:"Gravure may also refer to Gravure idol". Rotogravure (roto or gravure for short) is a type of intaglio printing process, in that it involves engraving the image onto an image carrier. In gravure printing, the image is engraved onto a copper cylinder because, like offset and flexography, it uses a rotary printing press. The vast majority of gravure presses print on reels of paper, rather than sheets of paper. (Sheetfed gravure is a small, specialty market.) Rotary gravure presses are the fastest and widest presses in operation, printing everything from narrow labels to 12-feet-wide rolls of vinyl flooring. Additional operations may be in-line with a gravure press, such as saddle stitching facilities for magazine/brochure work.

In the 1930s–1960s, newspapers published relatively few photographs and instead many newspapers published separate rotogravure sections in their Sunday editions. These sections were devoted to photographs and identifying captions, not news stories. Irving Berlin's song "Easter Parade" specifically refers to these sections in the lines "the photographers will snap us, And you'll find that you're in the rotogravure."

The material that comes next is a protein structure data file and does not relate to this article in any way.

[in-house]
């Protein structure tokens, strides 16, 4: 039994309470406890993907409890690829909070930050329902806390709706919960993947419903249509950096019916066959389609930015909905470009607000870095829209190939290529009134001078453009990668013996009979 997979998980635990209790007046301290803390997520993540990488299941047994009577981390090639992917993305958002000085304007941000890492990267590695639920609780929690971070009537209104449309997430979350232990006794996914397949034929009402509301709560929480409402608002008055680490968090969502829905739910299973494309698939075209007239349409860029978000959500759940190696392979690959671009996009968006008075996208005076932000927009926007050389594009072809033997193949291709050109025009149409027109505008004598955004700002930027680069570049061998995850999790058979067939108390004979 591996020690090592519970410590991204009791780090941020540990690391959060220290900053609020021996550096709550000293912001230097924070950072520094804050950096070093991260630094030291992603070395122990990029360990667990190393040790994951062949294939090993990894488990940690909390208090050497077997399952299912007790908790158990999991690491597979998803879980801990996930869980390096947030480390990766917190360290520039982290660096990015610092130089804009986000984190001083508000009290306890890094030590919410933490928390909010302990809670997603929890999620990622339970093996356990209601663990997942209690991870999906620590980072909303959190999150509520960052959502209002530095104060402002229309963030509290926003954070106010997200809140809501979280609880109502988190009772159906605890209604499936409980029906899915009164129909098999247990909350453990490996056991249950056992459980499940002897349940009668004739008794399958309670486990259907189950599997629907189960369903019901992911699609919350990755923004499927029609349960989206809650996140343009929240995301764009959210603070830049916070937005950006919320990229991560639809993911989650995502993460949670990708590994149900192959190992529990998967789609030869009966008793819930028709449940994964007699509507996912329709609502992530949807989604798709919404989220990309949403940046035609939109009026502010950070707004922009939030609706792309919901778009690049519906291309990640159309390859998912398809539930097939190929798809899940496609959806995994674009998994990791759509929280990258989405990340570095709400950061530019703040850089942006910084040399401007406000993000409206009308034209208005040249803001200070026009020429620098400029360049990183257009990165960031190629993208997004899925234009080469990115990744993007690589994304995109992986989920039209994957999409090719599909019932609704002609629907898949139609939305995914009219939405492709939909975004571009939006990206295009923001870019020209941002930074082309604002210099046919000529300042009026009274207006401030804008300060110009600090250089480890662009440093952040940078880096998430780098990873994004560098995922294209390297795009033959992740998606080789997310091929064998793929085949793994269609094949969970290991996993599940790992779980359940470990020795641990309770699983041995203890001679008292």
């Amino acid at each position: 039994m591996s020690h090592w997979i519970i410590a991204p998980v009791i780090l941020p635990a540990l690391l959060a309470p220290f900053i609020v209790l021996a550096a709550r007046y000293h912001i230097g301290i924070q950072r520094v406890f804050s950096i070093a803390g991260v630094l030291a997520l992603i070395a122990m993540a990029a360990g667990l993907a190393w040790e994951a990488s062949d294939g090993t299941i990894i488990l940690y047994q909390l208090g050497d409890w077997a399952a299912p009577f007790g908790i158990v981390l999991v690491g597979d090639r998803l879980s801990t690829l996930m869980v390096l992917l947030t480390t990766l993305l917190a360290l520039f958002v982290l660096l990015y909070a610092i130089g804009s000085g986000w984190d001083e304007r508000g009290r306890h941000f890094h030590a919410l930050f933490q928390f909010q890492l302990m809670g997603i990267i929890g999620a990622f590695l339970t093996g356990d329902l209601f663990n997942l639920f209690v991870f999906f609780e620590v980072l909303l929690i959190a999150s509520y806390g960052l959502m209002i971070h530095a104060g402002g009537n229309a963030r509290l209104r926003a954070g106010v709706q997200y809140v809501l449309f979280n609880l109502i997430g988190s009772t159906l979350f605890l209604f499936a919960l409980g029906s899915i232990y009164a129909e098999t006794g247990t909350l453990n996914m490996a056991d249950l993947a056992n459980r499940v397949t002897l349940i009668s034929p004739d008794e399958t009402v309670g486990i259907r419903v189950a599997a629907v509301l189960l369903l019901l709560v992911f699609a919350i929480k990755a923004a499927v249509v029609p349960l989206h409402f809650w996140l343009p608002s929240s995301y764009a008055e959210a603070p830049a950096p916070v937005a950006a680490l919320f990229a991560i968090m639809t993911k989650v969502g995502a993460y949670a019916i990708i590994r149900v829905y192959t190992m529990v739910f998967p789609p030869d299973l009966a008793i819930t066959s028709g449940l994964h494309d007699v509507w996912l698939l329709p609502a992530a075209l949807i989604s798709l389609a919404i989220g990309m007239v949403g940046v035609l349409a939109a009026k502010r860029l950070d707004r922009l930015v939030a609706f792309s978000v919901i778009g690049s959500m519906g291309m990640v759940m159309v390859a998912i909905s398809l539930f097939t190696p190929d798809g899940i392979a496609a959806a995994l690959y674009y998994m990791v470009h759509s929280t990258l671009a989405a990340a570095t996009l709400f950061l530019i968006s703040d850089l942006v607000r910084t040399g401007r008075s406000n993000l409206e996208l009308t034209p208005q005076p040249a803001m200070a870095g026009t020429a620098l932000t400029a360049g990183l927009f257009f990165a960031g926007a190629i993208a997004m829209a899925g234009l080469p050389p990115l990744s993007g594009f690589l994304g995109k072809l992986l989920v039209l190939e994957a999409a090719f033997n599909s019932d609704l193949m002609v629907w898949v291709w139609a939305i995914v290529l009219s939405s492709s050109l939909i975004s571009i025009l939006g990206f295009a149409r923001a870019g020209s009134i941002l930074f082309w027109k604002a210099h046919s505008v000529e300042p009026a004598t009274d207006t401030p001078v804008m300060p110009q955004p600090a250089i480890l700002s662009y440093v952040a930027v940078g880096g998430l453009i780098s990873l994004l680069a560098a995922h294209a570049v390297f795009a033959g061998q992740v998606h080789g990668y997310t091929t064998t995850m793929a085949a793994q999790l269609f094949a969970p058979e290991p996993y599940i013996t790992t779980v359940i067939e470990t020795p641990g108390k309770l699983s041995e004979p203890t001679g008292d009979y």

In 1932 a George Gallup "Survey of Reader Interest in Various Sections of Sunday Newspapers to Determine the Relative Value of Rotogravure as an Advertising Medium" found that these special rotogravures were the most widely read sections of the paper and that advertisements there were three times more likely to be seen by readers than in any other section.

The rotogravure process is still used for commercial printing of magazines, postcards, and corrugated (cardboard) product packaging.

In the latter quarter of the 19th century, the method of image photo transfer onto carbon tissue covered with light-sensitive gelatin was discovered and was the beginning of rotogravure.

Three methods of photoengraving have been used for engraving of gravure cylinders, where the cell open size or the depth of cells can be uniform or variable: